Market research can discern digital behavior

OCTOBER 11, 2011 – Companies may have more success in their advertising campaigns if they use market research to determine consumers’ digital behavior and design marketing materials to suite those actions.

A study from Luth Research found that tracking how many times a person has visited a brand or company’s website gives the best idea of whether he or she plans to buy an item. However, the length of time, search engine used and number of web pages clicked through did not have any impact on the shopper’s choice.

The report also indicated that the day of the week a consumer went to a website also played a role in the decision to buy, with those who went to an ecommerce or brand site between Wednesday and Friday being the most likely to complete a purchase.

“By exploring the path to purchase in the digital world, marketers will be able to develop effective purchase and brand affinity strategies,” stated Becky Wu, Luth’s vice president of research. She added that consumers may be up to 400 percent more likely to make a mobile phone purchase if a wireless service provider were able to increase the number of visits six times within six months.

“Understanding the digital path to purchase gives marketers the power to add lift to consumer purchase intent,” she said.

For brands and retailers with physical locations, there may also be opportunities to influence a shopper’s behavior, other market research suggests.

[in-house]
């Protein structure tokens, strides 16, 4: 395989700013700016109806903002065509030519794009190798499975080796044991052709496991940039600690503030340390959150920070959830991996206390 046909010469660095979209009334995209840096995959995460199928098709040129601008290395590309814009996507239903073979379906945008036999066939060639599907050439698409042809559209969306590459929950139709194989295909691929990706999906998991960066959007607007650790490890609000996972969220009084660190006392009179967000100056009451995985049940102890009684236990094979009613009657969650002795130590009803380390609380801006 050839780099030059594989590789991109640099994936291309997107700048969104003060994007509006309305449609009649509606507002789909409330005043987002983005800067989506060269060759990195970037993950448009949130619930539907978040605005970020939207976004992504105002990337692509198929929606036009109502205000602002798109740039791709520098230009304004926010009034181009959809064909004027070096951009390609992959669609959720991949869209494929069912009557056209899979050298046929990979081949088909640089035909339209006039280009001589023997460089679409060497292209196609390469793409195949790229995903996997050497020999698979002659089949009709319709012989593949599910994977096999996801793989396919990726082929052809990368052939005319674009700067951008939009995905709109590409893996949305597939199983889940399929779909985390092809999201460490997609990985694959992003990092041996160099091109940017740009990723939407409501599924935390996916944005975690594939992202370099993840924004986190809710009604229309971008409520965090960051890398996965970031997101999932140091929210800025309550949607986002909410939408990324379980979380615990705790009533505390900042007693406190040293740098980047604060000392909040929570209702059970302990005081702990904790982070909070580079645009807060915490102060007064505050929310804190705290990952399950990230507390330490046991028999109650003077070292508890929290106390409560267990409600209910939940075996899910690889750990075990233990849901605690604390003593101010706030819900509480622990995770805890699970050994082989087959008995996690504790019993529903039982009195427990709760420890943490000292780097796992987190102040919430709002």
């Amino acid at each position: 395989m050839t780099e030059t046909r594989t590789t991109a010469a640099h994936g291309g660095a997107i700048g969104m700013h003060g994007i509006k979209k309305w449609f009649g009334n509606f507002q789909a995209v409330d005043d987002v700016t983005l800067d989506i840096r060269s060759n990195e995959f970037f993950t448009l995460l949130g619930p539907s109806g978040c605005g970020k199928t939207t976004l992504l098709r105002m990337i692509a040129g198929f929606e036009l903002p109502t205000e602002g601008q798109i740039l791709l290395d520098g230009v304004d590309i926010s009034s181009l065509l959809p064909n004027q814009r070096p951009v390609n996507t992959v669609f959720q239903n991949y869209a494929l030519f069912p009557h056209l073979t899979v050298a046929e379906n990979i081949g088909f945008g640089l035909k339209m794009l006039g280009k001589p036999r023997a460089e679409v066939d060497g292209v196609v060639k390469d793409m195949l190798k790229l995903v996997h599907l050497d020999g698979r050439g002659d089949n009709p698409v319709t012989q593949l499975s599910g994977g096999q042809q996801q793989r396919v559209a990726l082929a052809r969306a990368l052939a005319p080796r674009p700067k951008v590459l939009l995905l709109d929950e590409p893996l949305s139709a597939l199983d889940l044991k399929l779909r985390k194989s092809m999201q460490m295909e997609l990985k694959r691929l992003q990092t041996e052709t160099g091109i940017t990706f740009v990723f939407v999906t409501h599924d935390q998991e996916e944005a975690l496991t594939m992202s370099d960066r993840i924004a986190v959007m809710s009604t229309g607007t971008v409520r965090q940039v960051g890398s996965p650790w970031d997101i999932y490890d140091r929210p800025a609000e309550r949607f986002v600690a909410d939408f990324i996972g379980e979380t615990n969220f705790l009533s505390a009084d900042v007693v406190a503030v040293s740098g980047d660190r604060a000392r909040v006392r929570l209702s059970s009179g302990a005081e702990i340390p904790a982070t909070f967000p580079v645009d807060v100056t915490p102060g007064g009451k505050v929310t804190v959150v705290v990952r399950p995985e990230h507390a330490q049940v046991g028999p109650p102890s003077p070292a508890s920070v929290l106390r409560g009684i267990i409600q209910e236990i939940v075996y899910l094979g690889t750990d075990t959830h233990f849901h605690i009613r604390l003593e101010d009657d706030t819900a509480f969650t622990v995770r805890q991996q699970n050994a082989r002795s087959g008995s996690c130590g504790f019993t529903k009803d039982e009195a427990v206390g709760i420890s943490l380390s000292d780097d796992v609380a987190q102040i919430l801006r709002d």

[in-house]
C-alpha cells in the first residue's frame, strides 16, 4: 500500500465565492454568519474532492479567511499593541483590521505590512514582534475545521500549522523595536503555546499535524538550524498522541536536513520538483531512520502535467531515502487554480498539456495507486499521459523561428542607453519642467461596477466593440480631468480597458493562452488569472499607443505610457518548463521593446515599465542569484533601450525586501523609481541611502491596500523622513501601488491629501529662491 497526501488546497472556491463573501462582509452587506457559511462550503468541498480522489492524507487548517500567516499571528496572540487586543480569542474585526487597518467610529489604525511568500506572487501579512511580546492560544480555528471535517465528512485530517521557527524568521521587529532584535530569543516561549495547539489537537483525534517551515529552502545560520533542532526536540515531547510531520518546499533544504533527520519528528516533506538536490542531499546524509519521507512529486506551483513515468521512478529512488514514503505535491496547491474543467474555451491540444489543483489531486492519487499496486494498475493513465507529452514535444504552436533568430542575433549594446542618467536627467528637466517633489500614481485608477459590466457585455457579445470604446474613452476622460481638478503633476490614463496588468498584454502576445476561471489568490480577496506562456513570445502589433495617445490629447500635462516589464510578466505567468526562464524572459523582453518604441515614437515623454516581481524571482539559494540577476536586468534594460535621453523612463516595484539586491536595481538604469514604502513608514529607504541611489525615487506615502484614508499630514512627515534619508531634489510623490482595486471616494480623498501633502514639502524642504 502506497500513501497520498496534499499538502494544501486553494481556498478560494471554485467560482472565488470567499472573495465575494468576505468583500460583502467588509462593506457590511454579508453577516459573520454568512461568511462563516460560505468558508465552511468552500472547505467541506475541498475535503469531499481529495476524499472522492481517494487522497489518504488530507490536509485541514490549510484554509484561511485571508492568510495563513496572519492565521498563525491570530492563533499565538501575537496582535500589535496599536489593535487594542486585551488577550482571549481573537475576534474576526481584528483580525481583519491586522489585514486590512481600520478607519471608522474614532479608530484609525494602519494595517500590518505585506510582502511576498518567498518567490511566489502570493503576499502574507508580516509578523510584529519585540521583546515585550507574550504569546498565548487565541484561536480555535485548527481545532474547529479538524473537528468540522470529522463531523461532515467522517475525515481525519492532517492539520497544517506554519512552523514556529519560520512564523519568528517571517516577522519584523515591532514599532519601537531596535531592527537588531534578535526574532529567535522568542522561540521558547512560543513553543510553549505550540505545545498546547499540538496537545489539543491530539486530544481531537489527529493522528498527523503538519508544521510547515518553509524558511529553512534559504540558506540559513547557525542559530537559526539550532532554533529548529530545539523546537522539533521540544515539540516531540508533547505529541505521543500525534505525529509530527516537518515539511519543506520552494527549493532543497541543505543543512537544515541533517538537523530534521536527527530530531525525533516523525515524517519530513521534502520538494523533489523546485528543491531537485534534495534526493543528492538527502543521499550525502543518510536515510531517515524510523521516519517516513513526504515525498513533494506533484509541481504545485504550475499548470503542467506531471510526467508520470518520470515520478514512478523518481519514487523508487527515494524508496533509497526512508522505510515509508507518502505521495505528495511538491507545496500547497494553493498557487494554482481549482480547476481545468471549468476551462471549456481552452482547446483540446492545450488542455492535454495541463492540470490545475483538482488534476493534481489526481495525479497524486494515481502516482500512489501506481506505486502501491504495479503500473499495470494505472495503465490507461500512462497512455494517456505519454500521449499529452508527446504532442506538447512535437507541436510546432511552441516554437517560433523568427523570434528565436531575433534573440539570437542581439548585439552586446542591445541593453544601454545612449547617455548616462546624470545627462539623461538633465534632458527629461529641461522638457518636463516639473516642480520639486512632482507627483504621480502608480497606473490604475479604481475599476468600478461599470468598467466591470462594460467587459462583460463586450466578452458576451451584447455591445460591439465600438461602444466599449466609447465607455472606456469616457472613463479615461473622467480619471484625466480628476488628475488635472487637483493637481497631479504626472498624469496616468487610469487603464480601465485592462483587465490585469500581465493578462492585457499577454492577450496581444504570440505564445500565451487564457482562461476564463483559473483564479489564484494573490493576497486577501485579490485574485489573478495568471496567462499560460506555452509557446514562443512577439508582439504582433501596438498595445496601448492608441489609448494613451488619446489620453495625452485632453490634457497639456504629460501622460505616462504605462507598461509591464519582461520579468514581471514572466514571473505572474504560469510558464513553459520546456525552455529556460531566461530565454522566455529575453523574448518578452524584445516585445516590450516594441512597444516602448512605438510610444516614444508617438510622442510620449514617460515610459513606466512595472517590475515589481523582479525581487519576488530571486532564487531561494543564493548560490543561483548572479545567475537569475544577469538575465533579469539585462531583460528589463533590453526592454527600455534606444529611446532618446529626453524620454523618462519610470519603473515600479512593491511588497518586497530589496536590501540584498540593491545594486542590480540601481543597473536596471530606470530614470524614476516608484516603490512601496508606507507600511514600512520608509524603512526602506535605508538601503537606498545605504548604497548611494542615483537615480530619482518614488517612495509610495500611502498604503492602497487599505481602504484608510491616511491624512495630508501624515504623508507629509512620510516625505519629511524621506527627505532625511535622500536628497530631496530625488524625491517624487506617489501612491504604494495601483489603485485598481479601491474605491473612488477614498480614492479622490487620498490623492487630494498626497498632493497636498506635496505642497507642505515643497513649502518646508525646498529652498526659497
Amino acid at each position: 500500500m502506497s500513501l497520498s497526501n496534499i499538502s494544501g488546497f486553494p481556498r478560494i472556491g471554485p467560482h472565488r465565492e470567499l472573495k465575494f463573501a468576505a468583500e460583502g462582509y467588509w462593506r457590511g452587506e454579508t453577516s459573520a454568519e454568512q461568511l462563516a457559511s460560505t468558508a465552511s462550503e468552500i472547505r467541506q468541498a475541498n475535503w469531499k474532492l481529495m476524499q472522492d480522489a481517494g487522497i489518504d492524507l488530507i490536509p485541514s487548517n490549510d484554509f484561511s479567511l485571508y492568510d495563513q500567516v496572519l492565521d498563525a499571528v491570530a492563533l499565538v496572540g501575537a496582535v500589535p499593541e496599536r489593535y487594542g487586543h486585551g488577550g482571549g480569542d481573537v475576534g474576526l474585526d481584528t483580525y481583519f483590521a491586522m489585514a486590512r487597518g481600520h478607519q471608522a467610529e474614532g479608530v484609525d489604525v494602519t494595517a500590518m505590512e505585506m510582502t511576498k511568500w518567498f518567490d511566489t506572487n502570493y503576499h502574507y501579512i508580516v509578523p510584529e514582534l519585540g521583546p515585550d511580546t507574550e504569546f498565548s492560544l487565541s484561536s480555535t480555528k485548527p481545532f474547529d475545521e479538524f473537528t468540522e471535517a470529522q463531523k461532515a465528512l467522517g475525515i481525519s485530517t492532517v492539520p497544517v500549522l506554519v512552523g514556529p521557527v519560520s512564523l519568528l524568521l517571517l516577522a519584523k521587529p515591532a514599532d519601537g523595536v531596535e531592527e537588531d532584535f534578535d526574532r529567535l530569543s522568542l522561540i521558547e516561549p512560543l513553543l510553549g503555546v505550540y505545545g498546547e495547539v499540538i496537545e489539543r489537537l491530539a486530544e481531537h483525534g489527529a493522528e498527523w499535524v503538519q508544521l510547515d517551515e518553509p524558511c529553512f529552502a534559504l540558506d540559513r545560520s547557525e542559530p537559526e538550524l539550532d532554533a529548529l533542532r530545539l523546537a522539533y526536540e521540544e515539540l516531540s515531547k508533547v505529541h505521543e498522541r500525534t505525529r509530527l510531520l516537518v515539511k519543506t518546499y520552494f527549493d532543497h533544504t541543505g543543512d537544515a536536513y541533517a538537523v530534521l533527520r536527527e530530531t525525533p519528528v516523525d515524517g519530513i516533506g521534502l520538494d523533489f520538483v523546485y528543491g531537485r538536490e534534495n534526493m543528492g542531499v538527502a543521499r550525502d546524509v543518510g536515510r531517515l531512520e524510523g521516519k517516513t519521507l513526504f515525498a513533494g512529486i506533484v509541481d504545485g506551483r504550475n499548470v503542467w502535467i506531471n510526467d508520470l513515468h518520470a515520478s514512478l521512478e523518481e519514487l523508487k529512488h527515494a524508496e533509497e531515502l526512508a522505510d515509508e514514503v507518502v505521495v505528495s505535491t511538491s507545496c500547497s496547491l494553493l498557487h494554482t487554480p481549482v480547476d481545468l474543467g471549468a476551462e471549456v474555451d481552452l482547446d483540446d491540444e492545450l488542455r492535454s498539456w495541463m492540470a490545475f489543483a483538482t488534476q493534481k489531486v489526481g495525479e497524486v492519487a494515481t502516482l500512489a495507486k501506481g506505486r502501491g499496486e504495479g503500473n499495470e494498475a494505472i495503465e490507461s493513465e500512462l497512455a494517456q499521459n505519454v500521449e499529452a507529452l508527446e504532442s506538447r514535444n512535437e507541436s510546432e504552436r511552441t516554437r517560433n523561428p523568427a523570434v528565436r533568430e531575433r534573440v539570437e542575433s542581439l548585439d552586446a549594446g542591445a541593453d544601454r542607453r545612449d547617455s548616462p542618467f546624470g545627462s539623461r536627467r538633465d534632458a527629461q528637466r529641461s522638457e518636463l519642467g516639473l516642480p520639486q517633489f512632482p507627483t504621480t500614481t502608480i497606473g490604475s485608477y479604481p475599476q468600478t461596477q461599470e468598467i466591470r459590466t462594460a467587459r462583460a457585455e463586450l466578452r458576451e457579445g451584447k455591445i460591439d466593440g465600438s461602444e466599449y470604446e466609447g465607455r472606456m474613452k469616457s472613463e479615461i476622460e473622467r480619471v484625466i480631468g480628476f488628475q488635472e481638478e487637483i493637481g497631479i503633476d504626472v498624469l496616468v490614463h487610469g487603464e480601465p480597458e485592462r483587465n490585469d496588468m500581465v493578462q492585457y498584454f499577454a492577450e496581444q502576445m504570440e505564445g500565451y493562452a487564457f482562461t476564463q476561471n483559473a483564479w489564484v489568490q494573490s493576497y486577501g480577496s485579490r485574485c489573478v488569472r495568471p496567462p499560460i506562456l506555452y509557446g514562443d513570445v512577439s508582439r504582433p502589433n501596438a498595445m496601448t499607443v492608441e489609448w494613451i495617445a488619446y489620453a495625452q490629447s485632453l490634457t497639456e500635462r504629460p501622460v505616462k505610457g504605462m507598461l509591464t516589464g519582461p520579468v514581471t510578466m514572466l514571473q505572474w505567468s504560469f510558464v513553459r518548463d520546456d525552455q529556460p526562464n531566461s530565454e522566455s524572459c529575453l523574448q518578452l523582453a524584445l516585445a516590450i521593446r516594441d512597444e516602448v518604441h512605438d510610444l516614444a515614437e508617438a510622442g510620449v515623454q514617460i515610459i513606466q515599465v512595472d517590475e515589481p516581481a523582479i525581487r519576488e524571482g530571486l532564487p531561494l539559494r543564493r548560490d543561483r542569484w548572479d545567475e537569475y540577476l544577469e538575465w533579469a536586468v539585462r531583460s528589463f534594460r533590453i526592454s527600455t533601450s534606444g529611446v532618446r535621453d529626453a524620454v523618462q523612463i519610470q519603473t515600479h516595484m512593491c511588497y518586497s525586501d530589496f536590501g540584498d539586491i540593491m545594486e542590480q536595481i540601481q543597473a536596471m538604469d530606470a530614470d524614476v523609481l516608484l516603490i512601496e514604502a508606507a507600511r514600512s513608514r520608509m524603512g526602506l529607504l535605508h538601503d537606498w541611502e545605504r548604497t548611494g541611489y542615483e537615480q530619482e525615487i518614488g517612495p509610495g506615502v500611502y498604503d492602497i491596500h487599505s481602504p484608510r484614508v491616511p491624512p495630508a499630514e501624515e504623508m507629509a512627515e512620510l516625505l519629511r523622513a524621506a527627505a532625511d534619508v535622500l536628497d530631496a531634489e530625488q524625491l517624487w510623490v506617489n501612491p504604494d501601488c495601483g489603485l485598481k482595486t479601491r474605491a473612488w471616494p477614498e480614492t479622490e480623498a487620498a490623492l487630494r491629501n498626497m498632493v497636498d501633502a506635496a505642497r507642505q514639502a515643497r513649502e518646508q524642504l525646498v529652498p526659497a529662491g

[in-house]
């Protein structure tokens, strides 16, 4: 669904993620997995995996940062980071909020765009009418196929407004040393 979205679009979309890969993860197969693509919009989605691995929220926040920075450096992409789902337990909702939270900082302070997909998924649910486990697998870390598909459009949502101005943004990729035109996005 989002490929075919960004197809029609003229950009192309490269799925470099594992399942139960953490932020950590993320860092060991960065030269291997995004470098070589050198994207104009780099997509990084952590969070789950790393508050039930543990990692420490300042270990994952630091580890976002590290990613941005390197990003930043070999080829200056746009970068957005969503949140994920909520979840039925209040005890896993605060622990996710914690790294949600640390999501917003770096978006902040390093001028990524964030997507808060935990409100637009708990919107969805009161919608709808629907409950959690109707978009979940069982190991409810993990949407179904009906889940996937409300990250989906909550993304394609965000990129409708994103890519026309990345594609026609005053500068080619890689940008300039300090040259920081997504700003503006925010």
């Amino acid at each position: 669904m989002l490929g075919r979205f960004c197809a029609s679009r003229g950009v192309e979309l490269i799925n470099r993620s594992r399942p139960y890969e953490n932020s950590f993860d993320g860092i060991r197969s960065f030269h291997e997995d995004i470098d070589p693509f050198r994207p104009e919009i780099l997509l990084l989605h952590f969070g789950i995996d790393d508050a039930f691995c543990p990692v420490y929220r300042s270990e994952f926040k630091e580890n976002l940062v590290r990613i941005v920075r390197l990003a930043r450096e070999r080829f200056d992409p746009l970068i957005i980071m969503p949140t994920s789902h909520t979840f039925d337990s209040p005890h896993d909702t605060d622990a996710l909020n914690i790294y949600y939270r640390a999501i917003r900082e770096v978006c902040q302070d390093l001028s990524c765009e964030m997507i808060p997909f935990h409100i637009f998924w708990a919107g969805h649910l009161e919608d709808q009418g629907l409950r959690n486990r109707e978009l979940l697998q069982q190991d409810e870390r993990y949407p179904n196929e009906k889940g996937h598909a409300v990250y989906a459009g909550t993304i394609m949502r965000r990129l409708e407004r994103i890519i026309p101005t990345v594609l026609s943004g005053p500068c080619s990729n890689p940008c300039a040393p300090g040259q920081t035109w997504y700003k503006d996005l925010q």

A study commissioned by the Private Label Manufacturers Association indicates that even consumers who make detailed shopping lists before visiting a store can end up changing their minds or adding more items because of a display or promotional offer. The research suggested that increasingly popular smartphones and applications could also take on more of a role as a mainstream shopping tool in the future.

In addition, the PLMA study found that consumers have different strategies for shopping depending on the kind of store they plan to visit. People are more likely to make a list when going to a grocery store than they are when stopping into a drug store. Only a small group – 22 percent – of responding drugstore shoppers said they care about brand names when making a purchase.

The researchers suggest it is good news that consumers are willing to consider other options. “Not only are shoppers becoming more aware of store brands but they also are more than willing to switch away from national brands once inside the store,” they wrote.